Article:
Holidays to Sardinia aren’t complete without a taste of the cultural and historical past of Italy. Here are the top 4 landmarks all visitors should see.
Holidays to Sardinia offer the perfect combination for those seeking both beauty and culture. Indulge in the sunshine and relaxation then feed your mind by visiting some amazing landmarks. There is truly something for everyone. Here are four landmarks that have proven popular with visitors on holidays to Sardinia.
Su Nuraxi di Barumini
If you’re looking for an attraction with huge historical significance, the Su Nuraxi di Barumini should be your first stop. Built by the Nuragic people during the Bronze Age, the ruins of these nuraghe towers can be found all over the island. The Su Nuraxi di Barumini is the one of the best examples of these, as it (and the village surrounding it) has been excavated.
The Su Nuraxi de Barumini is an extremely interesting historical landmark to visit and much mystery as to why these towers were originally created still abounds. A visit to this interesting landmark can bring an intellectual and eye-opening aspect to any holidays to Sardinia.
Grotto Di Nettuno
The Grotto Di Nettuno, or Neptune’s Grotto, is one of most famous caves visitors can explore on holidays to Sardinia. Dated back to prehistoric times, this cave has since been illuminated with different coloured lighting to enhance the magical atmosphere it possesses.
The Grotto di Nettuno was originally discovered in the 18th century by local fisherman, and contains some of the most impressive stalactites and stalagmites in Italy. Visitors are lead through the cave on foot and the sheer size of it means the tours can take up to 45 minutes. The contrast of the bright sunshine outside the cave in comparison to the magical glow inside is truly incredible to behold.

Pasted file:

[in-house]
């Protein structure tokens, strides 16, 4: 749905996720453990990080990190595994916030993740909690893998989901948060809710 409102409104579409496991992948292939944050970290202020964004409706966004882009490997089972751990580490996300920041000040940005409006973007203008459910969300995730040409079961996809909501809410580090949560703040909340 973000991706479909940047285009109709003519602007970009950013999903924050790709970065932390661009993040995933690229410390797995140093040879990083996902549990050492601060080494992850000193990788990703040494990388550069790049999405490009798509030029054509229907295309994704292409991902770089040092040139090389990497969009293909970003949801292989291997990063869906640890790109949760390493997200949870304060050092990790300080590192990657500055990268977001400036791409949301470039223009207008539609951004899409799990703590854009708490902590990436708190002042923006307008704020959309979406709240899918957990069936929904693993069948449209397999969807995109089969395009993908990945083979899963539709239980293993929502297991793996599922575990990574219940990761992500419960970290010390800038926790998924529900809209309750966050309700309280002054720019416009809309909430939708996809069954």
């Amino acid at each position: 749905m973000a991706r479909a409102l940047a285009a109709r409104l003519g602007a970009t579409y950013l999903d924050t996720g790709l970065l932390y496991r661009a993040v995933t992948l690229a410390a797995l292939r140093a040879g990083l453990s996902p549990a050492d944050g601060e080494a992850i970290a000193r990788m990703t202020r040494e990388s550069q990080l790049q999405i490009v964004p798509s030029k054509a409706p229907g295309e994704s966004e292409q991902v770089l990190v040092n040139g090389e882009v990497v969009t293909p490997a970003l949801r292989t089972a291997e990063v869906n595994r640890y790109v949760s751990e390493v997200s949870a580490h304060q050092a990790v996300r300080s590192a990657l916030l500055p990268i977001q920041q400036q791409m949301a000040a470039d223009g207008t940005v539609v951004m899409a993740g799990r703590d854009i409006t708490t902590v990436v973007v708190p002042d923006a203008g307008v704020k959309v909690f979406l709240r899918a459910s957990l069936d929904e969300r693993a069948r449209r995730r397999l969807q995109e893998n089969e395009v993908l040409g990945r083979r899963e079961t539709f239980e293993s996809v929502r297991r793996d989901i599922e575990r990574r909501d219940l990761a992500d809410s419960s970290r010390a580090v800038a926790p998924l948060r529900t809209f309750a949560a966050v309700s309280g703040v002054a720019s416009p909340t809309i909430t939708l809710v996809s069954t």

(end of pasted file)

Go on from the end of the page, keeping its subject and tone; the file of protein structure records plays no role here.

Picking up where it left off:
Tempio di Antas
The Tempio di Antas is an ancient Roman temple built by the emperor Caracalla and can give visitors an excellent taste of history on their holidays to Sardinia. The temple was created by the nuraghic people, to worship the Sardinian deity Sardus Pater. It was rediscovered in the 1800s and restored in the late sixties using the excavated remains of original columns. It is a highly impressive recreation of what the original Tempio di Antas would have looked like, and visitors can really get a feel for the ancient civilisation.
Cattedrale di Santa Maria
The Cattedrale di Santa Maria dates back to the 13th century, and was originally comprised of heavy Gothic architecture. The cathedral is a living timeline in itself, as it has been adapted throughout the course of history to suit the décor of each particular era.
Within the bell tower the original Gothic aspects are clearly displayed and provide a glimpse into what the cathedral once looked like. It has been transformed by Baroque decor from the 17th-century, and is now defined by its bright frescoes and swirling sculptures.
Visiting the Cattedrale di Santa Maria can make for an inspiring afternoon for those looking to immerse in a little Sardinian culture. It is an ideal attraction for those interested in the history of Italian architecture and religion, or even just those who are curious about the past.
Source: Free Articles from ArticlesFactory.com
The author: Carolyn Spinks is COO of ABTOI – The Association of British Travel Organisers to Italy.
Where to stay in Olbia
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